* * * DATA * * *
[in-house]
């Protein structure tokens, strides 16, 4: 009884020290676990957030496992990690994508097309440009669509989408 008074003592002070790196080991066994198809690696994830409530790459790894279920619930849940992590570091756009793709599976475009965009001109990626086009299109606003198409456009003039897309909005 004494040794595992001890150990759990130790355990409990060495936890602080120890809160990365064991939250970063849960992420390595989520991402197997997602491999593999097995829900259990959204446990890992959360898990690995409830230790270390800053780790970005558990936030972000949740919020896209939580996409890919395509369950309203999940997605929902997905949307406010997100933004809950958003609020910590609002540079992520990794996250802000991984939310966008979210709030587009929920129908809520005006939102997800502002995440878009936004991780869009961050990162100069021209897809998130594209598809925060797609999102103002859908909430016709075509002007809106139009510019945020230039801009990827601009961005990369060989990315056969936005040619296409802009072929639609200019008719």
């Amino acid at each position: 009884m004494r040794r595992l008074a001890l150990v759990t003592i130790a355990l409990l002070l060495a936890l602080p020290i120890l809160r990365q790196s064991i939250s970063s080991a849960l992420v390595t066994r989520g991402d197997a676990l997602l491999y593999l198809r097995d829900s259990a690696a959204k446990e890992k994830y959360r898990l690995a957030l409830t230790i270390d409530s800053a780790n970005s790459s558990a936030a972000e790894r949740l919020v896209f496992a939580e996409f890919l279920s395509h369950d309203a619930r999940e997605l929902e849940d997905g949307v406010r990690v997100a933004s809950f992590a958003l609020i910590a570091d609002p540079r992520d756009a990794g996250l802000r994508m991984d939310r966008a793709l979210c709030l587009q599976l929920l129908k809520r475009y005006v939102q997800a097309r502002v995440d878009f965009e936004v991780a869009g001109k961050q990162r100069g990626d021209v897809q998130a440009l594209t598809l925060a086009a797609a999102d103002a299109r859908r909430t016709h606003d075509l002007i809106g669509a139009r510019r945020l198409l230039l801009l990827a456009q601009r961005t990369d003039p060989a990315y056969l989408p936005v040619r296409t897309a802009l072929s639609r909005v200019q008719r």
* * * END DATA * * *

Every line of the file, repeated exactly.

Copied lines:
[in-house]
């Protein structure tokens, strides 16, 4: 009884020290676990957030496992990690994508097309440009669509989408 008074003592002070790196080991066994198809690696994830409530790459790894279920619930849940992590570091756009793709599976475009965009001109990626086009299109606003198409456009003039897309909005 004494040794595992001890150990759990130790355990409990060495936890602080120890809160990365064991939250970063849960992420390595989520991402197997997602491999593999097995829900259990959204446990890992959360898990690995409830230790270390800053780790970005558990936030972000949740919020896209939580996409890919395509369950309203999940997605929902997905949307406010997100933004809950958003609020910590609002540079992520990794996250802000991984939310966008979210709030587009929920129908809520005006939102997800502002995440878009936004991780869009961050990162100069021209897809998130594209598809925060797609999102103002859908909430016709075509002007809106139009510019945020230039801009990827601009961005990369060989990315056969936005040619296409802009072929639609200019008719």
């Amino acid at each position: 009884m004494r040794r595992l008074a001890l150990v759990t003592i130790a355990l409990l002070l060495a936890l602080p020290i120890l809160r990365q790196s064991i939250s970063s080991a849960l992420v390595t066994r989520g991402d197997a676990l997602l491999y593999l198809r097995d829900s259990a690696a959204k446990e890992k994830y959360r898990l690995a957030l409830t230790i270390d409530s800053a780790n970005s790459s558990a936030a972000e790894r949740l919020v896209f496992a939580e996409f890919l279920s395509h369950d309203a619930r999940e997605l929902e849940d997905g949307v406010r990690v997100a933004s809950f992590a958003l609020i910590a570091d609002p540079r992520d756009a990794g996250l802000r994508m991984d939310r966008a793709l979210c709030l587009q599976l929920l129908k809520r475009y005006v939102q997800a097309r502002v995440d878009f965009e936004v991780a869009g001109k961050q990162r100069g990626d021209v897809q998130a440009l594209t598809l925060a086009a797609a999102d103002a299109r859908r909430t016709h606003d075509l002007i809106g669509a139009r510019r945020l198409l230039l801009l990827a456009q601009r961005t990369d003039p060989a990315y056969l989408p936005v040619r296409t897309a802009l072929s639609r909005v200019q008719r």